Sending a men’s basketball team to the 18th Asian Games with an NBA-caliber talent in Jordan Clarkson took a lot of time, effort, and—naturally—emotions

By Klyde Manansala | Photos by Tristan Tamayo

From the infamous melee that embarrassed the Philippines to the hasty decision of the Samahang Basketbol ng Pilipinas (SBP) to withdraw its participation at the 18th Asian games, the past months have been an absolutely delirious ride for the basketball community.

In the end, we were able to heave a sigh of relief. After just a little over a week of pulling out from the Asiad, the SBP answered the public clamor to send a squad to Indonesia.

Realizing that we have to live up to our basketball-loving brand, SBP backtracked its earlier decision to eventually send the core of Rain or Shine Elasto Painters with former coach Yeng Guiao. They will also serve as the revamped Gilas Pilipinas lineup that will seek redemption against the unfortunate mishaps inevitably splashed across the national team.

And just as we thought the drama was over, another issue transpired. The SBP, together with Asian Games mission chief Richard Gomez’ remarks, has expressed their disappointment after the NBA disallowed Fil-Am Cleveland Cavaliers guard Jordan Clarkson to play for the Philippines. It was the last hurdle the SBP needed to overcome after getting the green light from both the Cavs management and Asian Games committee.

As per NBA rules, the Asian Games is not included in the tournaments the association is mandated to lend its players under the FIBA agreement. However, China has submitted a lineup fielding Zhou Qi and Ding Yanyuhang, both of whom have contracts under Houston Rockets and Dallas Mavericks, respectively. Several Philippine sports officials raised this fact in an effort to appeal Clarkson’s case while netizens also pounded their arguments, placing the NBA under-fire. The league kept restrained until another perplexing turn of events took place.

Two days after prohibiting the Fil-Am guard to join the the national team, the NBA revised its decision and gave the go signal for Clarkson to represent the Philippines in the Asiad. Yesterday, the SBP and NBA released a joint statement regarding the decision:

But as the poignant sports fans Pinoys have always been, we were quick to cry out our sentiments to the NBA—that they were unfair, that we were being discriminated against—before the league can even reassess the case and make amendments. Instead of requesting clarifications, many fans perceive the issue to be a case of double standard. Philippine Olympic Committee secretary general Patrick Gregorio even said they will never forget what the NBA did, but quickly regained focus instead of playing the victim card.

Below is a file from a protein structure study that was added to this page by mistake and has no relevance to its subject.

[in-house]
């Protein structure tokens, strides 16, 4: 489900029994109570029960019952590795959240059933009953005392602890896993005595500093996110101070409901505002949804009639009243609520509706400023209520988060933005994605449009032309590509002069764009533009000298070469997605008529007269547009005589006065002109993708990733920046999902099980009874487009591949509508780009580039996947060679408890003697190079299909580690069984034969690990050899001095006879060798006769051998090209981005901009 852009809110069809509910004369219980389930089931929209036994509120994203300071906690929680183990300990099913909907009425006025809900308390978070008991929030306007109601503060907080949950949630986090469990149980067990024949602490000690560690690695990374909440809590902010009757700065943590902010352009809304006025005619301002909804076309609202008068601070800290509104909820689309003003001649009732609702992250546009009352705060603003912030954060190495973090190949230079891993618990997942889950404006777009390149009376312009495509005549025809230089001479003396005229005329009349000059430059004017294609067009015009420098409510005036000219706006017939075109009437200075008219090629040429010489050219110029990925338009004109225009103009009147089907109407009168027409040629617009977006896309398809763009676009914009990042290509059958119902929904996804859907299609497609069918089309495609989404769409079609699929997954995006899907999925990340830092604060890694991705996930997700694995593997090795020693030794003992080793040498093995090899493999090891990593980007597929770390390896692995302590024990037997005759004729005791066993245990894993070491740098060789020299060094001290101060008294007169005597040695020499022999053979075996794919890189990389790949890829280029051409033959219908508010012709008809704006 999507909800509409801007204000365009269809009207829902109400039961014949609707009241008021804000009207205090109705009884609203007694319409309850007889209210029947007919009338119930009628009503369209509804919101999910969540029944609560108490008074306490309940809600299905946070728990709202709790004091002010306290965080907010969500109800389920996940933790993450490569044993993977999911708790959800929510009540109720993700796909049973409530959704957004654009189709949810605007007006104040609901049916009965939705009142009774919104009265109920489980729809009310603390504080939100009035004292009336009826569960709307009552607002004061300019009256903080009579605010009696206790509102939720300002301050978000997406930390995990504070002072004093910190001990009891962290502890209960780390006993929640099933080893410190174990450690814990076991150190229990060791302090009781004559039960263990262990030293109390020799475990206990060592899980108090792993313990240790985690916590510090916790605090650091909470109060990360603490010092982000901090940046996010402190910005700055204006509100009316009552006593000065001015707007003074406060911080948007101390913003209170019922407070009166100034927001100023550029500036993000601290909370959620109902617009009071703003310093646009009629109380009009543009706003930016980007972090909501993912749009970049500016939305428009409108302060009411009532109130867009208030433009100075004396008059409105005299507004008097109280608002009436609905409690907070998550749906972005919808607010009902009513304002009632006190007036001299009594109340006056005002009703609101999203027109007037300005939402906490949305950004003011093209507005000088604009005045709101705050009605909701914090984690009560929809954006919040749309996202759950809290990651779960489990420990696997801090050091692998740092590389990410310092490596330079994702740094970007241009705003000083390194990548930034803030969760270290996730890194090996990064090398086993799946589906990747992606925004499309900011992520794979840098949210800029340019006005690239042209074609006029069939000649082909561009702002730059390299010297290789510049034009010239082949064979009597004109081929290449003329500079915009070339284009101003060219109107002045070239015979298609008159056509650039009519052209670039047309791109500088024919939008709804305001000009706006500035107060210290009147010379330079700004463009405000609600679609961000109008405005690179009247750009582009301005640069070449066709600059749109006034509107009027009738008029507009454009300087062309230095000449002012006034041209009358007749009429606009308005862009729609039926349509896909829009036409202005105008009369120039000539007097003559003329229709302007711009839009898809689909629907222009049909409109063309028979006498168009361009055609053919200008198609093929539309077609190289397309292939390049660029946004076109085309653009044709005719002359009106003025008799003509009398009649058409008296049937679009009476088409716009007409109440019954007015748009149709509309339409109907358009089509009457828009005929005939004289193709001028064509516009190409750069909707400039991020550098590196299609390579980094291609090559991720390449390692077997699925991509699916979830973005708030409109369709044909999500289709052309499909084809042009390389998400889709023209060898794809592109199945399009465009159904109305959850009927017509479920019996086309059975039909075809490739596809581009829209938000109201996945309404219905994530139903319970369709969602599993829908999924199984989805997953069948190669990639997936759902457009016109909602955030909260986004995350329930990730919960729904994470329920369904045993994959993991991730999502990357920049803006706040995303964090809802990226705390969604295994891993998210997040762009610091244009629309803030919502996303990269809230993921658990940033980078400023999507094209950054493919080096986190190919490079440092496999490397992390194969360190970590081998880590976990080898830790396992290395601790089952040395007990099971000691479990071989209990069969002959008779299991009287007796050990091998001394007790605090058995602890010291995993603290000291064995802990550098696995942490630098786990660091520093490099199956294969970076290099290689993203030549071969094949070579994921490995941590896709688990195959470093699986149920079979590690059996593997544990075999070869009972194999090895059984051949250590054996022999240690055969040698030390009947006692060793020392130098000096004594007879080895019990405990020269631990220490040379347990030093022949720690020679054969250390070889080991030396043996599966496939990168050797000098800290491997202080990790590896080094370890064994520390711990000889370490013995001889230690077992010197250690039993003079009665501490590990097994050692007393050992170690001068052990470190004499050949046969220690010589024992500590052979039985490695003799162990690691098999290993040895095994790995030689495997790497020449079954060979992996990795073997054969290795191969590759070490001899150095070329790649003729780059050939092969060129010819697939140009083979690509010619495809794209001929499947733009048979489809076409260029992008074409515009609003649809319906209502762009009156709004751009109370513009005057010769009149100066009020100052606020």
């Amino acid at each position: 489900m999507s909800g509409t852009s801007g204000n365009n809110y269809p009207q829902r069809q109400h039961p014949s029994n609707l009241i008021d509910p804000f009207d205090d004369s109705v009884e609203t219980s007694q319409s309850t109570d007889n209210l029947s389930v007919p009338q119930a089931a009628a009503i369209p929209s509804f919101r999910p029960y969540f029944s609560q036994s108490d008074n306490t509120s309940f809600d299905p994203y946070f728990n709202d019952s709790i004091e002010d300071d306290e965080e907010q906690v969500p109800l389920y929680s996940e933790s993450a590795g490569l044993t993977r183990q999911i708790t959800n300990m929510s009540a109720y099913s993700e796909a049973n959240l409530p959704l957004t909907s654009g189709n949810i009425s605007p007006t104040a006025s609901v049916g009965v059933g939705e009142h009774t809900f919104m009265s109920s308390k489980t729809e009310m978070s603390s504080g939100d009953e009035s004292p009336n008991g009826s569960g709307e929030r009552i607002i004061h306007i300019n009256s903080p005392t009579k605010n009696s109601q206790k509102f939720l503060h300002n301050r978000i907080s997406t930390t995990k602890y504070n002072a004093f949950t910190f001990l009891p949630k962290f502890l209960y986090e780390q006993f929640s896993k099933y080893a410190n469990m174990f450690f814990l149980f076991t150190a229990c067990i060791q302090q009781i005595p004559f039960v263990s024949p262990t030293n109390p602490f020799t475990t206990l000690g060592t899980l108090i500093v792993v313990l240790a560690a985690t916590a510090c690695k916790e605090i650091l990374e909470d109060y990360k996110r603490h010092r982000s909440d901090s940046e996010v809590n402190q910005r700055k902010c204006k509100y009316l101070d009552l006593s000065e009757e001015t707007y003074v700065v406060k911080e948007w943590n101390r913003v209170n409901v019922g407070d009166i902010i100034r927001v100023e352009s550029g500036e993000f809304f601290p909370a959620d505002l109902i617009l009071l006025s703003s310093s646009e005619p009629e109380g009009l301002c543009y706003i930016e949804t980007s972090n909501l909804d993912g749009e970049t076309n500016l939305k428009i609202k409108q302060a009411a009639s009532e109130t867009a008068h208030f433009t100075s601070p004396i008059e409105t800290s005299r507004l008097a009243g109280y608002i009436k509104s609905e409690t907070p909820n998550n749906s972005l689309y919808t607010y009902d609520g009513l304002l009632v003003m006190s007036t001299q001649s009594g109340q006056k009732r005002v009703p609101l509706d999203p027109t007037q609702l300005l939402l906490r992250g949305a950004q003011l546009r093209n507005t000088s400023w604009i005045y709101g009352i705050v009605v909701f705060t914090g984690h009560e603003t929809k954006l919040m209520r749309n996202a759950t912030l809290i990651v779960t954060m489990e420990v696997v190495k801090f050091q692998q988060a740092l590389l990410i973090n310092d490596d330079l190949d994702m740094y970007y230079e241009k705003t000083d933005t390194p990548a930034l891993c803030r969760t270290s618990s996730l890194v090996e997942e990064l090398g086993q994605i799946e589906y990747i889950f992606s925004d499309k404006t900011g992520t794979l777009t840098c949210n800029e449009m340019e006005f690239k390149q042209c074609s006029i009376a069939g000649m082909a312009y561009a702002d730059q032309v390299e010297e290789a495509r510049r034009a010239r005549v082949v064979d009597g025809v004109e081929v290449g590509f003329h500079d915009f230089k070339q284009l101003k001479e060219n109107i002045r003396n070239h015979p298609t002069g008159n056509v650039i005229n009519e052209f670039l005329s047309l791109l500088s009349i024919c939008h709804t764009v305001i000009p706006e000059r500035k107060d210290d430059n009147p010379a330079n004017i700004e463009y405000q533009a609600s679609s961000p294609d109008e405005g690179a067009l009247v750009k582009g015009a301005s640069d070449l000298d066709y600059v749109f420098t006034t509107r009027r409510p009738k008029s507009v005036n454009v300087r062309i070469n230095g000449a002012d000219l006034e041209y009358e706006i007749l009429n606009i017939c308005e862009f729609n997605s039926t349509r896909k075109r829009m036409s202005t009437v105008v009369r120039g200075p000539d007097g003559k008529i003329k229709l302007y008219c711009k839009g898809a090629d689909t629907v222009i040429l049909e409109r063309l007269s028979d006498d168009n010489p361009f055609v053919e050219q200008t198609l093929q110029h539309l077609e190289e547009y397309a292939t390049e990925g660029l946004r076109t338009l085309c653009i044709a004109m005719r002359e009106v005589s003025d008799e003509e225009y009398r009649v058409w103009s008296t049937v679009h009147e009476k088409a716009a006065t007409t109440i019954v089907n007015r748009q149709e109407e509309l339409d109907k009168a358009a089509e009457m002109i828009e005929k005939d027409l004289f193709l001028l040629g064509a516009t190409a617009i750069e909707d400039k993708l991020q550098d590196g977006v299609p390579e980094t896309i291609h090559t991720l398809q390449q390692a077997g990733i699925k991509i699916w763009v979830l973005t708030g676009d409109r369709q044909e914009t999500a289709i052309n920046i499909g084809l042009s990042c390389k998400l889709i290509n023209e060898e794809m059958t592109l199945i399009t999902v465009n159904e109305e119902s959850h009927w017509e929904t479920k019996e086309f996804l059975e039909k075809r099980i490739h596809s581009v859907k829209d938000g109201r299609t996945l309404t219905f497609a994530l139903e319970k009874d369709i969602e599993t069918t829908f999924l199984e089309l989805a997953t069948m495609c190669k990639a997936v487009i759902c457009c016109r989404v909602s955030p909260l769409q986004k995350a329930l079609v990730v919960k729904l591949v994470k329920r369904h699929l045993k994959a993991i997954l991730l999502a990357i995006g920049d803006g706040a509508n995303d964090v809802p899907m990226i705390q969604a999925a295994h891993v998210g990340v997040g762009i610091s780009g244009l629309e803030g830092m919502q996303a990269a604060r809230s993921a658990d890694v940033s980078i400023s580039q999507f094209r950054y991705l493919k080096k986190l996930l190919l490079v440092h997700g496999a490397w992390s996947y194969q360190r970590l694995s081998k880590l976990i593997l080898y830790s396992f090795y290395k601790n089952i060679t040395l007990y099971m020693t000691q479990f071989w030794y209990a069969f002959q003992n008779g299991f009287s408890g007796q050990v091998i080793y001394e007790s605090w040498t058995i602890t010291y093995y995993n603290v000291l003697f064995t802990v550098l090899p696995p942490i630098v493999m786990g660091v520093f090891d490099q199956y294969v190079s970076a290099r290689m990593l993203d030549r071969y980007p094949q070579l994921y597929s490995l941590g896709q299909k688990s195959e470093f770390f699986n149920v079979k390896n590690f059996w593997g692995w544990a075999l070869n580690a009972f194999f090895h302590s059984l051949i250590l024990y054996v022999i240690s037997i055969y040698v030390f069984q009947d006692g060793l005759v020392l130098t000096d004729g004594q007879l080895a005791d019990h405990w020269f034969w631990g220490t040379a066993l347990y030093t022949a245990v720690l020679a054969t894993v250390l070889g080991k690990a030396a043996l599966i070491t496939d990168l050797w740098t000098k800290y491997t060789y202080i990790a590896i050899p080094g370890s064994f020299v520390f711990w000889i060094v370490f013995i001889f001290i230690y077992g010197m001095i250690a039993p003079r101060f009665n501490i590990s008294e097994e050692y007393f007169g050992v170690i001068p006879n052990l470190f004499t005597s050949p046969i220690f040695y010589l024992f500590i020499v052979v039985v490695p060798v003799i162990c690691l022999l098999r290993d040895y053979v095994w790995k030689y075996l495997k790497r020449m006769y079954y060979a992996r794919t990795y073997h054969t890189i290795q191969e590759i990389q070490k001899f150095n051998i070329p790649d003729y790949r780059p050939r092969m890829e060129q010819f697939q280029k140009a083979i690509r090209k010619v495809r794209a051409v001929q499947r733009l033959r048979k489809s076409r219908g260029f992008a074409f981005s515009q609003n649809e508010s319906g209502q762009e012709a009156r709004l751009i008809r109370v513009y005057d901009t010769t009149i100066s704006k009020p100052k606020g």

Now that the local basketball federation’s vigilance has paid off, Clarkson’s addition can provide more energy and athleticism to Gilas.

As expected, Clarkson’s presence will bolster Gilas’ firepower. He is a weapon that could be utilized from both ends. Nevertheless, with or without Clarkson’s talent, the Gilastopainters, as fans call it, is composed of a unit that can shoot well from the outside and defend multiple schemes—half-court setups, transition plays, and post-up situations.

“But as the poignant sports fans Pinoys have always been, we were quick to cry out our sentiments to the NBA—that they were unfair, that we were being discriminated against—before the league can even reassess the case and make amendments

Offensive-wise, the back court duo of Paul Lee and Globalport’s Stanley Pringle is a striking one. They’re two of the best scoring guards in the PBA and are hard to contain once they get going.

The absence of naturalized center Andray Blatche and PBA MVP Jun Mar Fajardo is a huge blow, but Christian Standhardinger has already proven what he’s capable of. As seen in his previous international stints as well as with m San Miguel Beermen, the 6’8” bruiser has raised the standards of centers today: he can defend and hurt you from hitting efficient perimeter jump shots.

Plus, 45-year-old Asi Taulava, who is returning for his third Asian Games, could inject veteran leadership along with a little help from sharpshooters James Yap and Chris Tiu.

The only uncertain thing is if this squad can play with consistency throughout the tournament. Basically, every win is just as important as the other as only the top two teams in each three-team bracket will advance to the next round. The Gilas finds themselves in a virtual knockout game against the Kazakhs in their campaign opener, and reports say that Clarkson will likely miss the game and will make his debut against China instead.

The Kazakhs and the Filipinos have faced each other numerous times. The strategy to win the game is simple: Keep the game close, limit the turnovers, and never let the opposing team break away and build a massive lead—this game plan applies to all the foreseeable games. We have brute force ready to battle in Indonesia, and it’s just a matter of time before we finally see Clarkson don the Philippine colors. For Guiao and his boys, it’s one game at a time.